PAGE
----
Post authored by Mark Decker, Director of Government Events at Experient
Congressional hearings taking place this week in the House and Senate underscore the need for transparency and accountability in government spending on conferences and events. The GSA scandal that broke with the release of a scathing report on April 2nd is the latest thunder clap in a line of storms that make up the tense climate that we work in today. In the past year, we have seen two Executive Orders on efficient spending (one specific to conferences), the “muffingate” incident, and an OMB directive instructing all agencies that each conference must be approved at the Deputy Secretary level (ultimately answering to the Vice President). While the immediate impacts have been delays in the planning process and a reduction in conference budgets, the long term effect will open new space for Experient to demonstrate our value.
Managing accountable government spending is not new for our Government Events Team. Established in 2008, over the past three years we have realized numerous taxpayer savings under federal contracts by implementing innovations new to this market. Leveraging Experient buying power, we have negotiated favorable agreements with hotels, convention and visitors bureaus, audio/visual suppliers, and general contractors delivering hard and soft-dollar savings to the government and stretching budgets further than our competitors.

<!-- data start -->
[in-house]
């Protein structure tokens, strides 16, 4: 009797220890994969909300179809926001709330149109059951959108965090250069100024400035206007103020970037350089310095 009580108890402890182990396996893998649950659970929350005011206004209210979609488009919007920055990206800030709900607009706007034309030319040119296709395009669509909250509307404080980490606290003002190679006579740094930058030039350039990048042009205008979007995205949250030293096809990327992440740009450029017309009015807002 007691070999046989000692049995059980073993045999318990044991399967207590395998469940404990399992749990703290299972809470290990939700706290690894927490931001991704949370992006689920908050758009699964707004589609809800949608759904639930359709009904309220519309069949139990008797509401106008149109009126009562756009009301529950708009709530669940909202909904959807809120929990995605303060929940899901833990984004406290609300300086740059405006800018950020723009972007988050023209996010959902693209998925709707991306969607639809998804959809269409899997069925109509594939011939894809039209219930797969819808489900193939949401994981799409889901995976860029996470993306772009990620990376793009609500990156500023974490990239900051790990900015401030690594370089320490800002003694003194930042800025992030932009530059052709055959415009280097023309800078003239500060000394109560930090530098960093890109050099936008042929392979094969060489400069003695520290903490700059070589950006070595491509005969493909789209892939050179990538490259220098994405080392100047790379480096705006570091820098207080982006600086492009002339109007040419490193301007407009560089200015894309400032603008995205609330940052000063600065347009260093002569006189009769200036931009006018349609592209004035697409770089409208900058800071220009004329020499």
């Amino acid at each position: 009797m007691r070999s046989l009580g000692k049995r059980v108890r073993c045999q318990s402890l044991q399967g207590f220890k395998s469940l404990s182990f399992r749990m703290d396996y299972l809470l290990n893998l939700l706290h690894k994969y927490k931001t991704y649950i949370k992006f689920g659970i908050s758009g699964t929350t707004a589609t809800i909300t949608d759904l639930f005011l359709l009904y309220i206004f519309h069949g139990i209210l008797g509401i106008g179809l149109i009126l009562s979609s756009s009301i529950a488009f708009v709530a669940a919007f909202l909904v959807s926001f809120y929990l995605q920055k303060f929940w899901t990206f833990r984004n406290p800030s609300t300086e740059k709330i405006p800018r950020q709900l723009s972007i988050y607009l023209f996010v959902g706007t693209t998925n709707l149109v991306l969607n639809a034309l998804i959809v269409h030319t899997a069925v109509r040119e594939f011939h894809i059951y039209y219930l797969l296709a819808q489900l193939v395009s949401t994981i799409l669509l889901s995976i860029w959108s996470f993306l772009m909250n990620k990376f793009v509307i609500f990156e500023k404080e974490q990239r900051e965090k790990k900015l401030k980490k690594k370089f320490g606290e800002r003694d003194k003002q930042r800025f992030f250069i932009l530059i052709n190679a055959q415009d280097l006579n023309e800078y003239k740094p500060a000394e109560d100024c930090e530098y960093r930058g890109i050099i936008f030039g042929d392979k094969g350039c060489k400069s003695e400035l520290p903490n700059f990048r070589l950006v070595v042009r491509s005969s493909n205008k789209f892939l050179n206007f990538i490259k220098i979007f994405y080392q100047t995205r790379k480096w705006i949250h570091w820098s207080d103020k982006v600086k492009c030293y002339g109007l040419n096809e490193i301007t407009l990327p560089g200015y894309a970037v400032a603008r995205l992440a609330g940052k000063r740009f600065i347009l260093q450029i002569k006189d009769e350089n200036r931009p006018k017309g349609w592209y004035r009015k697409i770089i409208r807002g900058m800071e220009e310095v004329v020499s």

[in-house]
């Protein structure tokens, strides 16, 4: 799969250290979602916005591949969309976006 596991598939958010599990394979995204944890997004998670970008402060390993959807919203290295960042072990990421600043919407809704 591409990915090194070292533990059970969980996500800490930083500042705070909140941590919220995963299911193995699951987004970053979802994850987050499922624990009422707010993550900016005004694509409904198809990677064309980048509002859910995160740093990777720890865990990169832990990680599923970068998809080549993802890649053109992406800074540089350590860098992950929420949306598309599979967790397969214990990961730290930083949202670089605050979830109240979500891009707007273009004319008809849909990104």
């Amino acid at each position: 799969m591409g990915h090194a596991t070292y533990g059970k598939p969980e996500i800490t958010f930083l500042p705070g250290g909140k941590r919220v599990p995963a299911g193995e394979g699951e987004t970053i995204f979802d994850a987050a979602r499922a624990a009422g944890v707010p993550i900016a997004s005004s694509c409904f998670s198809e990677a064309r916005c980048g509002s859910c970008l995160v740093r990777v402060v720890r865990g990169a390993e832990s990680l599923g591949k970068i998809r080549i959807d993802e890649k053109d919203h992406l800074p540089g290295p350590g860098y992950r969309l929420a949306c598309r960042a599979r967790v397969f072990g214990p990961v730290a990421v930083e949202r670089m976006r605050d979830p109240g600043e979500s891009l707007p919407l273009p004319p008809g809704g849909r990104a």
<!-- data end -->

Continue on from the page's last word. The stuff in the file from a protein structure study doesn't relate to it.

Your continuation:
Keeping an eye on the “optics” of our clients’ events is a focus for our team. In response to the new guidance, we have implemented a number of changes including negotiations on food and beverage spending and removing conference commemorative and promotional items such as mugs, gadgets, and non-work-related items. On these and other issues, we have consulted with our clients to remind them of the perception issues and streamline budgets.
Experient is positioned well as a relative newcomer to federal contracting. We distinguish ourselves – not only as the premier government event specialists – but as a partner who can guide all phases of conference approval and justification as well. Over the past year, we have developed a core competency in the new conference approval process as it has evolved. Another service need in this market that we can fill is the measurement of return on investment for conferences and events. Luminosity, our proprietary tool that helps organizers validate the tangible and intangible impact of their events, can deliver exactly the kind of metrics that aid leadership in decision-making as they struggle to develop justification for spending on conference programs.
In the current climate, Experient can assure our government clients that we will execute their events flawlessly, deliver costs savings, and keep them off the front page of The Washington Post. And at the end of the day, isn’t that what every bureaucrat wants?